The Secrets Of Taking A Great Landscape Photo
You see some amazing scenes out on the hills – here’s how to capture them in all their glory with landscape photographer Colby Brown
It can be hard to describe just how stunning natural landscapes are, which is when it comes in handy to know a bit about taking photos of them, whether you’re packing a hand-me-down camera, or the latest in DSLR tech.
Colby Brown is a photography pro who has travelled the globe to photograph natural spectacles including the Northern Lights, Icelandic waterfalls, Patagonian sunsets and ancient Australian canyons.
Wolsey asked him for his top landscape photography tips, to help you tell your own visual stories.
Take the time to kind of slow down, get to know what you're going to photograph
Play With Time
Depth of field and exposure are obviously very important to an image, to allow a whole landscape to be in focus, and with the correct amount of light, but shutter speed is more than just a side effect of setting these – it allows for creativity in its own right.
‘Capturing a fast shutter speed allows you to freeze time, so for example for a waterfall or a seascape you can have that moment frozen in time. Whereas a longer exposure allows you to create a more dream-like and ethereal experience – both of them have very drastically different feelings,’ says Brown.
Target The Golden Hours
The most amazing landscape photos you’ve seen were probably shot in the ‘golden’ hours, which are those just before sunset and just after sunrise, when the light takes on a beautiful glow. ‘It's a lower light so it's softer, those contrasts aren't as harsh and typically you can see much more colour gradients and things in there,’ says Brown.
That’s not to say you can’t shoot good landscape images when the sun is high – by zooming into the scene to pick out details – or when it’s cloudy. ‘I've shot some wonderful stormy stuff in the middle of the day at noon or a few hours into the afternoon when you have these beautiful storm clouds,’ says Brown.
Use A Tripod
Like many landscape photographers, Corey Brown recommends using a tripod. ‘It’s highly important – I think I think you want something that's carbon fibre and lightweight. You want it to be able to be packable and pack friendly to fit into your luggage or carry on a plane.’
The reason for using a tripod is that it allows you to use longer shutter speeds for those golden hour shots, where you would normally have to open your aperture more by using a smaller F-stop number.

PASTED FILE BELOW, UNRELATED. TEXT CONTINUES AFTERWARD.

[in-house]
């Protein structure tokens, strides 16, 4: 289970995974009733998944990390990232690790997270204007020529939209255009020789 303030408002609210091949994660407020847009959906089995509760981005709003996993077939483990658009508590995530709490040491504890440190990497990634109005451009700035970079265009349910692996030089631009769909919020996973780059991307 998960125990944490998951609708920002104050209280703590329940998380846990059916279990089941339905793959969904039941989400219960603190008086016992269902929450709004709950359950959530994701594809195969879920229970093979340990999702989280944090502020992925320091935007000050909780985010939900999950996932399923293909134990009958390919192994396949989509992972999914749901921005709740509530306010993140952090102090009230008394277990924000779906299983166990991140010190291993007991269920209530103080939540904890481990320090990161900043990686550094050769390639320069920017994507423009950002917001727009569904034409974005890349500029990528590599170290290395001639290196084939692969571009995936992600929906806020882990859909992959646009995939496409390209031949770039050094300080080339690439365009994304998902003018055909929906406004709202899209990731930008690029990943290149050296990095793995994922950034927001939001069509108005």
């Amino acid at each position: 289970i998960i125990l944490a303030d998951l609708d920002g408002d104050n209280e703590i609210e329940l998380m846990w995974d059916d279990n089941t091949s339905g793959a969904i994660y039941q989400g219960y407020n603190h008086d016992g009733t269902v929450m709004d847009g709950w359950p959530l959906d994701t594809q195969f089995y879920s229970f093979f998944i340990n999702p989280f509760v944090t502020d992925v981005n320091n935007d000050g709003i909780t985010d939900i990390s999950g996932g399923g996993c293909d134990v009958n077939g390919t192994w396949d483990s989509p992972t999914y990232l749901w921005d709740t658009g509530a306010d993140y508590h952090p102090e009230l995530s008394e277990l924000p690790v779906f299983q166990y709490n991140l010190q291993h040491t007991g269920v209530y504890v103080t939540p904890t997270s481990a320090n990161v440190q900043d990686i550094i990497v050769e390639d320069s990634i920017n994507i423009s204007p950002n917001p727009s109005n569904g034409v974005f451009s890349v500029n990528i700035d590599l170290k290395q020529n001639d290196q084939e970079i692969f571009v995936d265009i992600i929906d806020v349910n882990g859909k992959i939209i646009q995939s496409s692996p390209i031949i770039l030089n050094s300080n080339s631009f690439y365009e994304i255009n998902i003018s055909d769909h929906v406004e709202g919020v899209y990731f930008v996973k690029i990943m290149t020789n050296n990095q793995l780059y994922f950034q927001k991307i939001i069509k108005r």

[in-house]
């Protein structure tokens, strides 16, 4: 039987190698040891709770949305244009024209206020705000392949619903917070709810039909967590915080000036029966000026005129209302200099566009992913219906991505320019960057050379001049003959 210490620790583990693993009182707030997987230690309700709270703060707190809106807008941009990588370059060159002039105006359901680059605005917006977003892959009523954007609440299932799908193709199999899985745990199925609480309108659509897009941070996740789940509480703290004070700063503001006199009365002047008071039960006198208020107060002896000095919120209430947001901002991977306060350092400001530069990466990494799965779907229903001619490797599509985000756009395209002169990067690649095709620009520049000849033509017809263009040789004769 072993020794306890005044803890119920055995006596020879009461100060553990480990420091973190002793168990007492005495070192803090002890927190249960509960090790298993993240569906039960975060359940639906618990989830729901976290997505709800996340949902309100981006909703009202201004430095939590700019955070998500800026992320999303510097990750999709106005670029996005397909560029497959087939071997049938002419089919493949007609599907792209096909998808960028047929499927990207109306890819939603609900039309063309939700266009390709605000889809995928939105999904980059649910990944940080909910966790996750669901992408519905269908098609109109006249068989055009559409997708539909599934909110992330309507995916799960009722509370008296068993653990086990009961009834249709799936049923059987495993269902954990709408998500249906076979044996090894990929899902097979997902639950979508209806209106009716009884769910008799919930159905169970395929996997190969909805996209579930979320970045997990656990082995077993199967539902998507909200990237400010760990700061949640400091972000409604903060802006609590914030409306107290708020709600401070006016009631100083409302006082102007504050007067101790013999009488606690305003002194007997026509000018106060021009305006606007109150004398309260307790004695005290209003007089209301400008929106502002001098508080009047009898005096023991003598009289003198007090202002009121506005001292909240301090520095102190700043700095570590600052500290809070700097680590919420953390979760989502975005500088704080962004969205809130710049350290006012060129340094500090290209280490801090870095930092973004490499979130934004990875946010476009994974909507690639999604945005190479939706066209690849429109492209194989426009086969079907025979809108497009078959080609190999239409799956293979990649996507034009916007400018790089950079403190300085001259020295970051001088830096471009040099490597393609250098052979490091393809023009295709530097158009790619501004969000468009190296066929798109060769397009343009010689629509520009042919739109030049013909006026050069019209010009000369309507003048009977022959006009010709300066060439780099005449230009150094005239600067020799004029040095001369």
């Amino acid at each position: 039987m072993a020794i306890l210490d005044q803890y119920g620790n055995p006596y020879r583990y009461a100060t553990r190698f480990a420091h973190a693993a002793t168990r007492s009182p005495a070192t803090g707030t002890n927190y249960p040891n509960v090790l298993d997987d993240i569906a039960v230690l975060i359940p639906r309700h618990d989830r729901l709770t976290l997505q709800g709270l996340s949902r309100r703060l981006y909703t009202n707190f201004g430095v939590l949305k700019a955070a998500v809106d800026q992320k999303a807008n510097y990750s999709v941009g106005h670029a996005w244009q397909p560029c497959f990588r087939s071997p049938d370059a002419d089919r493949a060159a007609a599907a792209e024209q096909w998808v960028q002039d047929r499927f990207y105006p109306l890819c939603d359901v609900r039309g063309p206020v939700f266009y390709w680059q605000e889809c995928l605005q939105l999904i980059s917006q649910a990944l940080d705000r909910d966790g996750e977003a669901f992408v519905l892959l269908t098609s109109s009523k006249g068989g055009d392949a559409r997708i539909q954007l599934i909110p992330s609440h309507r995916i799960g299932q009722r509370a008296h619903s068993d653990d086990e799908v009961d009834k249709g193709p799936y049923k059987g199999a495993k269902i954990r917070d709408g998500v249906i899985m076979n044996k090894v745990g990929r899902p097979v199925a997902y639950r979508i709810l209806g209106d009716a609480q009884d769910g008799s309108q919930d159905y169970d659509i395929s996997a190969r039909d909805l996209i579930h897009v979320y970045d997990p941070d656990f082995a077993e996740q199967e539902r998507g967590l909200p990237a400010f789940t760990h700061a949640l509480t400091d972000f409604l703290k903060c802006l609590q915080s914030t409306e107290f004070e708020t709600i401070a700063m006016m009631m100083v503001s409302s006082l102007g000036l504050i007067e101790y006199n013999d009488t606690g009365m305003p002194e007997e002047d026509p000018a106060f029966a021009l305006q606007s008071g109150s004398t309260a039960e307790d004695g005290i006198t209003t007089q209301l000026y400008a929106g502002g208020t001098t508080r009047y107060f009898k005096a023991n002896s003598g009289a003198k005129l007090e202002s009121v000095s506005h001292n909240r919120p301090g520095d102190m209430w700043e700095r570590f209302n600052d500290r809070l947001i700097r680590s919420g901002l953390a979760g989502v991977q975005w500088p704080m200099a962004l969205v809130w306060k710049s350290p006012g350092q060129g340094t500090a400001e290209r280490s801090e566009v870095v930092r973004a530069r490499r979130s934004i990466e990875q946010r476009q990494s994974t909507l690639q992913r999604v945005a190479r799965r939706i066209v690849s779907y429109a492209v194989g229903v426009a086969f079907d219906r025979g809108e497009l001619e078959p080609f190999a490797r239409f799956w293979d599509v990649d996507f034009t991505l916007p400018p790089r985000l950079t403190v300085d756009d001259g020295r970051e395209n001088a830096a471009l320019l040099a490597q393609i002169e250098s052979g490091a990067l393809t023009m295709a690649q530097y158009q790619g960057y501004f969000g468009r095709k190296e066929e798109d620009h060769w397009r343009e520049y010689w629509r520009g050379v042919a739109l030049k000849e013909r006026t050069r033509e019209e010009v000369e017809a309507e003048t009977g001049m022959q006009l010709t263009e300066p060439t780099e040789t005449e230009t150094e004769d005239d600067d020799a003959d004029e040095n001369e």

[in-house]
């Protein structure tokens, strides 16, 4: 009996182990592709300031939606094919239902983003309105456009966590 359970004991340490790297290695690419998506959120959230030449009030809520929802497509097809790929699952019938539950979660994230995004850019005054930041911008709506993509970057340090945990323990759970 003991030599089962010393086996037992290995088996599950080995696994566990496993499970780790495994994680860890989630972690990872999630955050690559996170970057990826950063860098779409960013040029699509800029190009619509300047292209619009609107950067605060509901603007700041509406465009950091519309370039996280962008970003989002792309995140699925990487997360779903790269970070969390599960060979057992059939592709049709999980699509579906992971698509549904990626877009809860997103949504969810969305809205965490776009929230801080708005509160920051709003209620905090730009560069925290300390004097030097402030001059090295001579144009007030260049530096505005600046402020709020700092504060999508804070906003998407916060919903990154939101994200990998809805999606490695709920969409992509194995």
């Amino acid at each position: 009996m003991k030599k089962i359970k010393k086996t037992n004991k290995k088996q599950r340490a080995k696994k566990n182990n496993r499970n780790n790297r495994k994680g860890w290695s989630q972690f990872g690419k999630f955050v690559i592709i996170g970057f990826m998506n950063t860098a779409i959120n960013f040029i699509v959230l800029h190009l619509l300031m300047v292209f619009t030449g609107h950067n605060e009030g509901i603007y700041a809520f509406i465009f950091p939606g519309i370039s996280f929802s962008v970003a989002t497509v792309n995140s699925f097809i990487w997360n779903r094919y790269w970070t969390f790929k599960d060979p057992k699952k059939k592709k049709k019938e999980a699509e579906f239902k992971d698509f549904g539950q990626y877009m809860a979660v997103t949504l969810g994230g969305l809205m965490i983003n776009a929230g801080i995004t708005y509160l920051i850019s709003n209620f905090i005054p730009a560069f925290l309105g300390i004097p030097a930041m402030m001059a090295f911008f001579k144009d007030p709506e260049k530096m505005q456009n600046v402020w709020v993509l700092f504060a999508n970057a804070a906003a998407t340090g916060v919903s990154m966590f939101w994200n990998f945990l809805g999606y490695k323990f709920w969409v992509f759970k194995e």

Of course, this reduces your depth of field, which isn’t great for getting landscapes in focus, but by using a tripod you can let more light in with a slower shutter speed, while removing the risk of camera shake ruining your image.
The other reason for using a tripod is to create those ethereal long exposure shots of wispy clouds and smeared water.
Get Into Filters
Part of Colby Brown’s beautiful signature style has been formed with the use of neutral density light filters; glass or resin sheets that sit in front of your lens. ‘A lot of photographers feel these days that with post-processing techniques and advances in the applications we use to process our images, the filters are no longer needed and that's really just not the case,’ he says. By using a circular filter in front of his lenses, he is able to enhance or cut reflected light, helpful when shooting a waterfall.
‘Neutral density filters allow you to slow down your shutter speed to capture some of those ethereal dream-like images. Typically people use it with water but you can use it with any moving subject to capture something unique,’ he says.
Another great filter to use for sunrise and sunsets are reversed graduated filters that cut the brightness of the light around the horizon, allowing you to capture more of a sunset or sunrise, without having to combine multiple exposures later on, in Photoshop.
Don’t Overpack Your Bag
Camera gear is heavy, but the best images are often in high or remote places, so it pays to travel light. ’It’s so easy for photographers especially, to feel the need to fill every little extra space that you have in your bag, whether it's a 90-litre pack, or a 40-litre day pack – it’s important to pack strategically,’ says Brown.
‘Make sure that you have the basics for your camera gear in terms of your camera, maybe a lens or two and the batteries that you need.’
Explore For Different Angles
In the age of Instagram, there are many classic scenes that have been shot a million times, but people still come back for more. It’s what Brown calls the ‘empty restaurant syndrome’ and he sees it at places like Maroon Bells in Colorado, one of the most photographed lakes on the planet.
‘You can show up at 4:30 in the morning for a seven o'clock sunrise and there'll be 300 people waiting on this lake edge to photograph the sunrise over the Maroon Bells peaks.’
‘But on that same lake right around one of the bends, typically there is no one there, the water is better because they are fewer ripples, you get better reflections and it's a different viewpoint to what everyone else is getting.’ Of course, it requires you to go the extra mile, but the results will be worth it.
Find out more about Colby Brown’s photography workshops and his work at his website colbybrownphotography.com